Outsourcing: How the IWGB nearly overturned collective bargaining rules

IWGB general secretary Jason Moyer-Lee at a rally at the University of London last year.
Peter Marshall/Zuma Press/PA Images

Last month the High Court dismissed a case which claimed outsourced workers should be able to negotiate pay and conditions for the organisations they work for. Tom Long looks at what impact the case could have had, had it been successful.

The High Court’s recent ruling against the Independent Workers Union of Great Britain (IWGB) in its bold push for outsourced workers to be allowed collective bargaining powers has been met with a mixed reaction. If the IWGB’s wishes had been granted, the world of outsourcing – and employment in general – could have been drastically altered. So, what is collective bargaining and why was the case potentially ground-breaking?

As a relatively new trade union, the IWGB has certainly made its mark through this case. Its aim was to gain the right to collectively bargain on behalf of its members who work at the University of London.

Although its members work at the university, they are actually employed by Cordant – an outsourcing company. Cordant did not wish to voluntarily recognise the IWGB, and its request for compulsory recognition was blocked due to Cordant already having an existing voluntary recognition agreement in place with Unison. According to legislation, it is possible for multiple unions to be recognised on a voluntary basis, but statutory recognition will only be granted where there is no existing recognition of a trade union for the relevant bargaining unit of workers.

The IWGB also sought recognition directly from the University of London. This is the critical part of the case, as it had not been attempted by a trade union before. The union argued that as the university indirectly controlled the terms and conditions of its members’ employment, it should allow the union to collectively bargain with it on behalf of its members.

Collective bargaining is when a union is recognised by an employer for the purposes of negotiation and consultation, meaning employers will sit down with a trade union to negotiate the terms of its members’ contracts and other agreed issues. Only employers are obliged to do this, which is where the IWGB ran into problems -the university is not the employer of the IWGB’s members, meaning they had no obligation to agree to collectively bargain with the union.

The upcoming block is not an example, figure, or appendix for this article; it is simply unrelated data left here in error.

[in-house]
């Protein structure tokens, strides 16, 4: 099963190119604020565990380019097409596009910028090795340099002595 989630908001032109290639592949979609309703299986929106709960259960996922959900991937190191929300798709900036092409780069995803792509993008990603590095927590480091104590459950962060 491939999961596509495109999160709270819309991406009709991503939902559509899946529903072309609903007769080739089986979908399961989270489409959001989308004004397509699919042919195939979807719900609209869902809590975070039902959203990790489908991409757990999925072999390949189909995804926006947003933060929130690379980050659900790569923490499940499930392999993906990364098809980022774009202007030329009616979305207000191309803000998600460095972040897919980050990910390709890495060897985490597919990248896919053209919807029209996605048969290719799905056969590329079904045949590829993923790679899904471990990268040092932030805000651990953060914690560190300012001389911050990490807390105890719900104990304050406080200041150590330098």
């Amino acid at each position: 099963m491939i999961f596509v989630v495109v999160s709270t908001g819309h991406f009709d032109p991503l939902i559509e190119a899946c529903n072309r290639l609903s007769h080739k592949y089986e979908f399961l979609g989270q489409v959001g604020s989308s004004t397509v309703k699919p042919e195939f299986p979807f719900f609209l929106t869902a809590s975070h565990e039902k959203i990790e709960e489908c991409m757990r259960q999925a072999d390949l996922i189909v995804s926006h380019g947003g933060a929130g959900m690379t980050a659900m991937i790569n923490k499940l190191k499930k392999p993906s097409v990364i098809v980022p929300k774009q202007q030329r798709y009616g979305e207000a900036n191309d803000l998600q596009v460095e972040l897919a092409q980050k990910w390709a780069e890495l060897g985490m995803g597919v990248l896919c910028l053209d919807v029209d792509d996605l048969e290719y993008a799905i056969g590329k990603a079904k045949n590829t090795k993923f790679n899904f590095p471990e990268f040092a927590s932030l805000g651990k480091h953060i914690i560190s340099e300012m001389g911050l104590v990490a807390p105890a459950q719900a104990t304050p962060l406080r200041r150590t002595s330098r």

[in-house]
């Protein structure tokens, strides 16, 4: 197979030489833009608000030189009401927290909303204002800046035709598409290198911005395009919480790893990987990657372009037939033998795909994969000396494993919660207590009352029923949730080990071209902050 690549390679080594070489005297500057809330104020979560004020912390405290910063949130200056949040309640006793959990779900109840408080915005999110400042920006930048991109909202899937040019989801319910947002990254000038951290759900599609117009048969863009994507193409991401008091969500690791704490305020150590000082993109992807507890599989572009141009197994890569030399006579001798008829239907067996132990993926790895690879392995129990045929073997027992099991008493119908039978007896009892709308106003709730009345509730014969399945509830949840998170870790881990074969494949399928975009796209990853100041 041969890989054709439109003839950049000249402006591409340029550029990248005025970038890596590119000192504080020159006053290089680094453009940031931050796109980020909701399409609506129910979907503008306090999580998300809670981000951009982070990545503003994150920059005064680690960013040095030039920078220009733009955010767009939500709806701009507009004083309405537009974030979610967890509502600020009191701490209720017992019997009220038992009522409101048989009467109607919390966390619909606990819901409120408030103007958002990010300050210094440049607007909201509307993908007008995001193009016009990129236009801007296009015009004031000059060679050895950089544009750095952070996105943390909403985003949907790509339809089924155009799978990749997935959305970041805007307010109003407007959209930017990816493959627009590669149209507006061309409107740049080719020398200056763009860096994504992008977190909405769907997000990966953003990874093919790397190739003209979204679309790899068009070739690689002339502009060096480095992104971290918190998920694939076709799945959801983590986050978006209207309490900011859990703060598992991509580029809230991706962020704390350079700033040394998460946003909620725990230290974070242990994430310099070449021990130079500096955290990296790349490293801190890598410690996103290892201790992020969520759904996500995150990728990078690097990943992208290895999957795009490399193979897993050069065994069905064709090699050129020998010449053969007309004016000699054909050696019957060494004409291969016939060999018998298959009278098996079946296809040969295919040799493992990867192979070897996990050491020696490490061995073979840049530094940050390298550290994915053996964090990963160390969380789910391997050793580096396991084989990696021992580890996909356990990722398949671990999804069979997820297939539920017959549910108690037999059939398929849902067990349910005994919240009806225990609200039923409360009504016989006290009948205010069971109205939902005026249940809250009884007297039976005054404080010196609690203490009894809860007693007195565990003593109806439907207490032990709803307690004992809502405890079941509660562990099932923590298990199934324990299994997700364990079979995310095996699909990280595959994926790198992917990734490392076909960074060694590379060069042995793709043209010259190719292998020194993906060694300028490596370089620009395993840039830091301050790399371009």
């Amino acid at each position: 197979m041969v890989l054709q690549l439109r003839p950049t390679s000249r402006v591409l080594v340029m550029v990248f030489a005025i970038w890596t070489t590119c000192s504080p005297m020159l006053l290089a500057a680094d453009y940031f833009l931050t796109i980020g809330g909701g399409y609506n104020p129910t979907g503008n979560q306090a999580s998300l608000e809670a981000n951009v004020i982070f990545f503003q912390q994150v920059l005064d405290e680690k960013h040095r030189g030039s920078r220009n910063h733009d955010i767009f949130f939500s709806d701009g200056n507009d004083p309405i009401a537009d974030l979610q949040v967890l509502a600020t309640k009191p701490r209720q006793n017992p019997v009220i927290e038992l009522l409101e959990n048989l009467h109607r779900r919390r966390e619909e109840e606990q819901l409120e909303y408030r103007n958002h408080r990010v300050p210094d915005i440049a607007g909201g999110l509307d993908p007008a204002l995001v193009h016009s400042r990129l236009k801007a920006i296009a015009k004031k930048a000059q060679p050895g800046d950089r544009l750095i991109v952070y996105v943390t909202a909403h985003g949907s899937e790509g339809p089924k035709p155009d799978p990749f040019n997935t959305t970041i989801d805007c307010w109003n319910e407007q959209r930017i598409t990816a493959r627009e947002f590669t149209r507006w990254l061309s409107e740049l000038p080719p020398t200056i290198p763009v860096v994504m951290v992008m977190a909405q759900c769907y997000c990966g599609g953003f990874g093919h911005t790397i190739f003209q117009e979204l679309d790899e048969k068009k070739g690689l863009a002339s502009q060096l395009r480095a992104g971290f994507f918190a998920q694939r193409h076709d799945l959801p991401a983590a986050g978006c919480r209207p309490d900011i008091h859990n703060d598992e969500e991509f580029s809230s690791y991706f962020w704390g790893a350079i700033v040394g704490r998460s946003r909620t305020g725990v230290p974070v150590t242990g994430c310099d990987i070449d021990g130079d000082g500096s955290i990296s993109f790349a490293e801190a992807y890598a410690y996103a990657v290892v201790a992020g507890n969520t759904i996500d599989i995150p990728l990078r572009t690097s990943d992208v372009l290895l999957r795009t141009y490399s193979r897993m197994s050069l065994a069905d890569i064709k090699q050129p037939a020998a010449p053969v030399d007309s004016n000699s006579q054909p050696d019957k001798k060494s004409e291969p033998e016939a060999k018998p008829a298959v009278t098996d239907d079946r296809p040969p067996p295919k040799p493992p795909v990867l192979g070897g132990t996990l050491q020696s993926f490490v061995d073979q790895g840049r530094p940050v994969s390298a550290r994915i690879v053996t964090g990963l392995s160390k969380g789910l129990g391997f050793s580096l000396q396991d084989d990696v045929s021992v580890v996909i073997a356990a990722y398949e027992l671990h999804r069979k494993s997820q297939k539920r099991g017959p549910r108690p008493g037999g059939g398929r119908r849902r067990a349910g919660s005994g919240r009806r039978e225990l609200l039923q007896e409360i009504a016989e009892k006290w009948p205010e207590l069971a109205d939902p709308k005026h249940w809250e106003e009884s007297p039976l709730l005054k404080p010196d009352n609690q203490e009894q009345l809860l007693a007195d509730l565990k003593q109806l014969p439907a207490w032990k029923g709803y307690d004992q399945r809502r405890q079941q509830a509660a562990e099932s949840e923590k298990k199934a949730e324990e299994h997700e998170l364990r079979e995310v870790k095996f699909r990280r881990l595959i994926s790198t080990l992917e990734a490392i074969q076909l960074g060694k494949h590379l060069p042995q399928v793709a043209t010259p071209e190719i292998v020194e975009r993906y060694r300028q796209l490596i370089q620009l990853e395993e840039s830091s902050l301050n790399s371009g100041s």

Statutory recognition schemes for unions only require bargaining on three things: pay, hours and annual leave. However, although the surface impact seems limited, workers are likely to be in a stronger position after collective negotiations. Acting together often gets better results than acting individually, the essential basis of trade unions, and this is why the IWGB wished to gain collective bargaining rights.

Some outsourcers of work believe using such workers means they have little responsibility for their welfare or treatment, but they are often still representing the outsourcer’s organisation and their morale is important to the wider business.”

The IWGB’s case

The IWGB argued before the High Court that article 11 of the European Convention of Human Rights was being breached through being denied the ability to collectively bargain, specifically the right to freedom of association. However, the judge ruled that this right was not being infringed as there was nothing stopping the IWGB from applying for voluntary recognition.

Even if there was an infringement of article 11, this would have been justified by the need to protect the rights and freedoms of others, namely Cordant, Unison and those workers in the bargaining unit covered by the existing voluntary arrangements.

If the union had been successful, the concept of outsourcing labour could have been undermined significantly. Outsourcing agreements are usually used to save on costs and management time, but if outsourcers of work were required to recognise trade unions for their outsourced staff then the cost benefit would be dramatically reduced. This might result in little, if any, employment cost savings from outsourcing staff to a third party.

What next?

The IWGB may have lost its case, but that is not to say the fight was not worth it – awareness has been raised surrounding the treatment of outsourced workers. Some outsourcers of work believe using such workers means they have little responsibility for their welfare or treatment, but they are often still representing the outsourcer’s organisation and their morale is important to the wider business.

Companies are moving towards new ways of employment, with the traditional model of employee and employer gradually fracturing and evolving. People work side-by-side, no matter who they are employed by or what their role is. The most important thing is that all staff remain motivated and are treated in a fair and reasonable manner.

This case could have been revolutionary, and in a way it still is. It is the first time this type of action has occurred, and the IWGB may test the law further. However, the legislation surrounding collective bargaining is clear and the ruling is unlikely to change. Nevertheless, it shines a light on the limitations of outsourced workers’ conditions and may be an important first step in the move towards future changes.

Tom Long

About Tom Long

Tom Long is a legal director and employment law specialist at law firm Shakespeare Martineau.
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